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Making music and more

Tone Chime concertThe stage is lined with residents from the Johanna Shores care center and assisted living. They are seated with their tone chimes, eagerly awaiting the start of the performance. There is an excited twinkle in the performers’ eyes as Music Therapist Lorie Ludwig steps up to conduct and they wait for their cues. The concert begins. Amazing Grace, Ave Maria, Let Me Call You Sweetheart; many of the songs in the program are resident favorites.

“That was fun! I didn’t realize that I could make music!” exclaims a player. Most of the performers have no prior musical training but they do have a willing spirit and are excited to learn. It is an opportunity to build self-confidence as the residents make music successfully. Lorie says, “The residents have been my greatest teachers and have enriched my music therapy practice immensely.”

The group gathers regularly to play music together. They reminisce and laugh just as much as they play. “We share memories activated by hearing these familiar songs as residents tap their toes and clap their hands. The satisfaction that comes with playing music together cannot be overstated; it builds self-confidence and creates joy-filled memories,” said Lorie.

Engaging the mind, body and spirit

One of the practices at Presbyterian Homes & Services is to provide for physical, social, mental, emotional and spiritual needs, and Lorie is a firm believer that music therapy has the potential to meet every one of these needs.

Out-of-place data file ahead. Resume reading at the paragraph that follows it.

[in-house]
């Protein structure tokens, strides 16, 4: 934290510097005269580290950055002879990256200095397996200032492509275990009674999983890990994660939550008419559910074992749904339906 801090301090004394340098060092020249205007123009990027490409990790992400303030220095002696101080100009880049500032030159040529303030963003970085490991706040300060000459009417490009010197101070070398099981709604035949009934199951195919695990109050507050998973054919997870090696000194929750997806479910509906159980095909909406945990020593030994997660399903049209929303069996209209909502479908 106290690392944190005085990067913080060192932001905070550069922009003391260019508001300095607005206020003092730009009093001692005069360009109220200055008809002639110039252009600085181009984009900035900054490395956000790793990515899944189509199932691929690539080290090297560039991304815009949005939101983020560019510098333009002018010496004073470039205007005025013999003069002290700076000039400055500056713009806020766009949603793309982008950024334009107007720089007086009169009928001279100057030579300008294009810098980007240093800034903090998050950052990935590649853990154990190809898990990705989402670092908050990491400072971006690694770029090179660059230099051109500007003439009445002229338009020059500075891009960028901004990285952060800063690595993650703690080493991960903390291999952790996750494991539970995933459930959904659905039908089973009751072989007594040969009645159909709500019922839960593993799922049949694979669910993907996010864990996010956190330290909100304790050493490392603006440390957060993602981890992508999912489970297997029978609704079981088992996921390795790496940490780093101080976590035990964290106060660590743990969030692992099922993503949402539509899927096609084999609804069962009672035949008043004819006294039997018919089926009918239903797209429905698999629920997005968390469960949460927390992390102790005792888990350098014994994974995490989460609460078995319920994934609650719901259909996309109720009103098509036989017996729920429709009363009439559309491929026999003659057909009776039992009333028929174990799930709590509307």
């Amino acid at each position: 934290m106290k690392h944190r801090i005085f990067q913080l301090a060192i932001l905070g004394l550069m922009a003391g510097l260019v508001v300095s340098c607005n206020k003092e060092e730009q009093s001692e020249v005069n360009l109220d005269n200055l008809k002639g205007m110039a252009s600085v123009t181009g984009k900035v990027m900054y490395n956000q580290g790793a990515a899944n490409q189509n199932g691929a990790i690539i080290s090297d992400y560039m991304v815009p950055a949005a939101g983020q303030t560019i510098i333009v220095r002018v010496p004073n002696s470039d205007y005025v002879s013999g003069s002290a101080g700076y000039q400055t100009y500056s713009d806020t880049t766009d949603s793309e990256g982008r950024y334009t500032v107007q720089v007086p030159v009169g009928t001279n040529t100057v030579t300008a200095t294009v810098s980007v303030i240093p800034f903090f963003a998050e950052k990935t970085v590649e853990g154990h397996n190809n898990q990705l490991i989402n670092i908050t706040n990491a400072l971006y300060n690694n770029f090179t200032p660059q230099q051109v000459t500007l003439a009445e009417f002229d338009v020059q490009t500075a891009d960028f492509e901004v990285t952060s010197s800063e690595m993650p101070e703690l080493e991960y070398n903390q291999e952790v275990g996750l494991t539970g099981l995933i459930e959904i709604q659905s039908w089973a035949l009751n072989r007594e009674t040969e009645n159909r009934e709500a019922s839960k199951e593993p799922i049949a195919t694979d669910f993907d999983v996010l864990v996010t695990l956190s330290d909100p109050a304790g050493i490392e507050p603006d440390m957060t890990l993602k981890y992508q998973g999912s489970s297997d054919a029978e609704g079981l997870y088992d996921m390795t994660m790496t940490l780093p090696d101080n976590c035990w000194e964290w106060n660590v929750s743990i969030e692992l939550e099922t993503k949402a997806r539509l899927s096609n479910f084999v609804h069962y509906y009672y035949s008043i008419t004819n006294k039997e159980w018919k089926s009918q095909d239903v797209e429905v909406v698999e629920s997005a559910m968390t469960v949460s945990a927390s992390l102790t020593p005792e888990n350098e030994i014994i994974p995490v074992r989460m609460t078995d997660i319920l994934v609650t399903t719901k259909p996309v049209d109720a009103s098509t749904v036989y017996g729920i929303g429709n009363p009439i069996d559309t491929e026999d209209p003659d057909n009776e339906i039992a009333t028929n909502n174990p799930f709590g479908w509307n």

Lorie knows that the physical component of music therapy is in the exercise of playing instruments, tapping feet or clapping hands along with the music.  Reading song sheets and following the director provide complex mental exercise. “We discuss the history of music and explore what they remember about certain songs,” Lorie said.

When the group rehearses or participates in other music therapy, memories are often evoked by the music and simple act of singing together. Bringing out these memories helps the performers remain in touch with their emotions.  Playing music together and listening to each other’s stories keeps the group members socially connected.

Not least of all, Lorie says that music therapy engages people on a spiritual level, especially when singing hymns or prayers together.  The tone chime ensemble plays for memorial services and holiday services, adding a depth in worship that only music can bring.

One resident sums it all up saying, “The music makes you feel good!”

When Lorie thinks about serving as a music therapist, she considers herself blessed. “The most fulfilling aspect of music therapy is helping residents be the best that they can be, whether that is working tired muscles, recalling memories, improving mood or participating in music when they thought they couldn’t do anything musical.  I show them that they can do much more than they previously thought.  Helping them reach their highest potential is a great gift for me,” she said.

“Being a music therapist means that I get to play at work and how many people can say that?  When residents sing along, clapping their hands and smiling with joy in their eyes, I know that I am in the right profession,” she said.

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